[Updated December 31] Ethiopian donors are considering further probes of allegations, made by Human Rights Watch, that the Ethiopian government is using development aid to suppress political dissent by conditioning access to essential government programs on support for the ruling party.The allegations were made in a report released on October 19, Development without Freedom: How Aid Underwrites Repression in Ethiopia.
"If you don't play the ruling party's game, you get shut out. Yet foreign donors are rewarding this behavior with ever-larger sums of development aid", said Rona Peligal, Africa director at Human Rights Watch.
However, Irish Aid said on October 26 that its "examination, in consultation with the other major international aid donors in Ethiopia, does not support the Human Rights Watch allegations of widespread, systematic abuse".
John, O'Shea of GOAL said that a reference to GOAL in the report was "totally erroneous" and that GOAL had never encountered aid discrimination in the country, though he described the report as "damning".
The allegations provide a dilemma for donors. They can point to several achievements in recent years, while the Transparency International Corruption Perceptions Index released last month suggests that Ethiopia has been making strides in tackling corruption. How should donors respond?
In 2005, the World Bank and other donors suspended direct budget support to the Ethiopian government following post-election unrest in which 193 protestors were 'massacred' by the police and 20,000 people were arrested, including more than 100 opposition leaders, journalists and aid workers. Acccording to the rights watchdog, donors expressed fears of "political capture" of donor funds by the ruling party at the time.
Aid resumed in 2006 under a new decentralised program, "Protection of Basic Services." Money is channeled directly to district governments that, like the federal administration, are under ruling party control, yet are harder to monitor and more directly involved in day-to-day repression of the population, says Human Rights Watch.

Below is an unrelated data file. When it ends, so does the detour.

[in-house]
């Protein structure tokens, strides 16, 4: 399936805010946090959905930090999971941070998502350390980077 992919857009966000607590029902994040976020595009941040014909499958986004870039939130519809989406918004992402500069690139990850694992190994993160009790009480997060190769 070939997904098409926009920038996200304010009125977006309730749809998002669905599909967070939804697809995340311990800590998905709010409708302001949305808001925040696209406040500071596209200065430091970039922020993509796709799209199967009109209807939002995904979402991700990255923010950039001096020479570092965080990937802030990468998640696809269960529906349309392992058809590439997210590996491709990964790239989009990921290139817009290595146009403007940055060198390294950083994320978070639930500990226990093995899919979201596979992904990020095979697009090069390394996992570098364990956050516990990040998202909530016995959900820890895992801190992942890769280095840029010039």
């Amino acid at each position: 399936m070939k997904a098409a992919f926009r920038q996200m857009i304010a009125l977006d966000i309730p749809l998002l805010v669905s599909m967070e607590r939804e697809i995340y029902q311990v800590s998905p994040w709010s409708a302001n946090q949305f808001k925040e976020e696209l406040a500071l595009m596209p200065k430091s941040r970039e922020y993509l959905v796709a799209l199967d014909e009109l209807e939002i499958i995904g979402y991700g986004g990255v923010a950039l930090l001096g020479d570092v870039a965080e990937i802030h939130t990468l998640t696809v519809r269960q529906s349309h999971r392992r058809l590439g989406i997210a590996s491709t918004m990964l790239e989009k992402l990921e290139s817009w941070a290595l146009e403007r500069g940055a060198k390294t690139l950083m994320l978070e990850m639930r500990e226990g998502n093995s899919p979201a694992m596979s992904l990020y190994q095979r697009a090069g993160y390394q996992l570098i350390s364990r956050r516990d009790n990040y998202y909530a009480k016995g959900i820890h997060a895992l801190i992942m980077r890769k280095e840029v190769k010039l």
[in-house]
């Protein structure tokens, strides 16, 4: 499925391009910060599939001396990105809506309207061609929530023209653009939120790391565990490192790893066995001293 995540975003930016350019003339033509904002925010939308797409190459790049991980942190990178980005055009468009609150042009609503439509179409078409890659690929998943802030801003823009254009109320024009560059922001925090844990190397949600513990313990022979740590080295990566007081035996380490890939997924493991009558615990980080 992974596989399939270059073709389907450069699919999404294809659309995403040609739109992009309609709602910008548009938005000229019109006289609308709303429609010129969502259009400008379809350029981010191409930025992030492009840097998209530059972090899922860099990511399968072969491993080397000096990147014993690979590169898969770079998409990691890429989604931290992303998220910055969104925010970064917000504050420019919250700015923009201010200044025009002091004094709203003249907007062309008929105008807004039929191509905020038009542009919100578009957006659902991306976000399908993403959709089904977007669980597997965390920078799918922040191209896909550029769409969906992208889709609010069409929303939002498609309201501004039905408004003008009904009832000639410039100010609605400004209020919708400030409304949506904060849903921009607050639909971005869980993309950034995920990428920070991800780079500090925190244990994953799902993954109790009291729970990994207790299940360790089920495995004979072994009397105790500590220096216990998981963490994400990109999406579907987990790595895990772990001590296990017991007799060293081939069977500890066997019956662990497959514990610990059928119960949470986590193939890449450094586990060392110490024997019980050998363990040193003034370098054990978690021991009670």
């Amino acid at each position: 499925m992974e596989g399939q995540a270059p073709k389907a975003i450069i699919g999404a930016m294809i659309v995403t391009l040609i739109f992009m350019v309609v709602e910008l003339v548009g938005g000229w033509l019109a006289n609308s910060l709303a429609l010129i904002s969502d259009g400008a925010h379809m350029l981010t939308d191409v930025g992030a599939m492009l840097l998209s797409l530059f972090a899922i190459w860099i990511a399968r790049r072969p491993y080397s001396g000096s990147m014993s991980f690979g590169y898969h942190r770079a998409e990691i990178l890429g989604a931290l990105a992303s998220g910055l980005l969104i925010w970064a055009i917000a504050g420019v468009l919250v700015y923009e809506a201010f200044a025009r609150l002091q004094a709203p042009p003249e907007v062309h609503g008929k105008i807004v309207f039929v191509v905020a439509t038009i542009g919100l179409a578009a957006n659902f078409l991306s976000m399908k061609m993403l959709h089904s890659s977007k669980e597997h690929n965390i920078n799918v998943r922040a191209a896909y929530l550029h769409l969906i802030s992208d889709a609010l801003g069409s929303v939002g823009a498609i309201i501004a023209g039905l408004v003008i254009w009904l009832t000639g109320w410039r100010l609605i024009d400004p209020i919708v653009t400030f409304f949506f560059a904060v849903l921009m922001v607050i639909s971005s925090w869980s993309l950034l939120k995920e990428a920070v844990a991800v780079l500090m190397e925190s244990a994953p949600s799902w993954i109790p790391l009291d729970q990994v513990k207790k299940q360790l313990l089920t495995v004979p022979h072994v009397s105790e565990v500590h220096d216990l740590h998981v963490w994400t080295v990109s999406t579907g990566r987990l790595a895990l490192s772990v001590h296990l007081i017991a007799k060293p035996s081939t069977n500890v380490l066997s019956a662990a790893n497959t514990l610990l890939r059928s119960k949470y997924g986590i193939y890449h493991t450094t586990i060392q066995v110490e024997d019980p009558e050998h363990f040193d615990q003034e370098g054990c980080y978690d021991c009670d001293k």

Since 2005, however, the World Bank attributes significant achievements to aid from foreign donors under the Protection of Basic Services scheme:
- 264,000 additional schoolteachers, raising primary enrolment from 68.5 percent (2005) to 83.5 percent (2009)
- 35,000 health extension workers, increasing the immunisation rate from 70 (2005) to 81.6 percent (2009)
- Rural access to potable water increased from 46 percent (2005) to 61.5 percent (2009)
It also points to achievements in local government and accountability:
- 90 percent of local governments posted budgets in public places
- Quarterly audits took place for 95 percent of local governments nationwide (730 out of 770)
Based on those figures, aid to Ethiopia is far from being wasted and a foundation may be being laid from which future improvements in local governments can be built. Economic discrimination at the local level may now be more visible, which may have contributed to the perception that it is more prevalent.
Perhaps that investment in governance is paying off in other ways too. Ethiopia is ranked 116 out of 178 in the Transparency International Corruption Perceptions Index 2010, which is much higher than its income per capita ranking. In the 2005 Index, it was ranked 137 out of 159. Ethiopia's corruption score has been steadily improving from 2.2 in 2005 to 2.7 in 2009 and 2010 (higher is better), representing a 23% improvement.
Other recent publications document improvements in Ethiopia too, albeit over a longer period. According to the IFPRI, Concern and Welthungerhilfe 2010 Global Hunger Index (GHI), Ethiopia's GHI has improved from 43.7 in 1990 to 29.8 in 2010, which is the largest absolute improvement of any of the countries measured.
Assessing Progress in Africa toward the Millennium Development Goals, 2010 also reports a number of positive findings, including a greater than 50% fall in infant mortality since 1990. The proportion of women working in the non-agricultural jobs (47%) was found to be the joint highest in Africa. This may partly explain why Ethiopia has seen a 12.2% increase in its employment to population ratio from 1991 to 2007.
Aid, like any public or private spending, will rarely be free of problems or inefficiencies. Certainly, one cannot blame citizens for the actions of their governments. Furthermore, the worst governed countries are normally those where the need is most acute.
Nevertheless, even if aid to Ethiopia were producing positive results that outweighed the unintended consequences, it would be important to ask if changes in aid spending could minimise abuses and to ask whether or not some aid would be better spent elsewhere.
Rather than withdrawing completely from Ethiopia, it might be preferable to make aid there (and elsewhere) more conditional on political and human rights and/or good governance. While the IMF has given conditionality a bad name with one size fits all economic conditions, there have been a few attempts to push political reform using aid:
- One recent attempt to link aid to human rights was Sweden's threat to withhold aid to Uganda over its Anti-Homosexuality Bill.
- The Mo Ibrahim Foundation has taken a more radical approach with its Ibrahim Prize. The prize - the largest in the world - is awarded to a democratically elected former African Executive Head of State or Government who has observed the term limits set by the country's constitution and has left office in the last three years.
Updated: November 12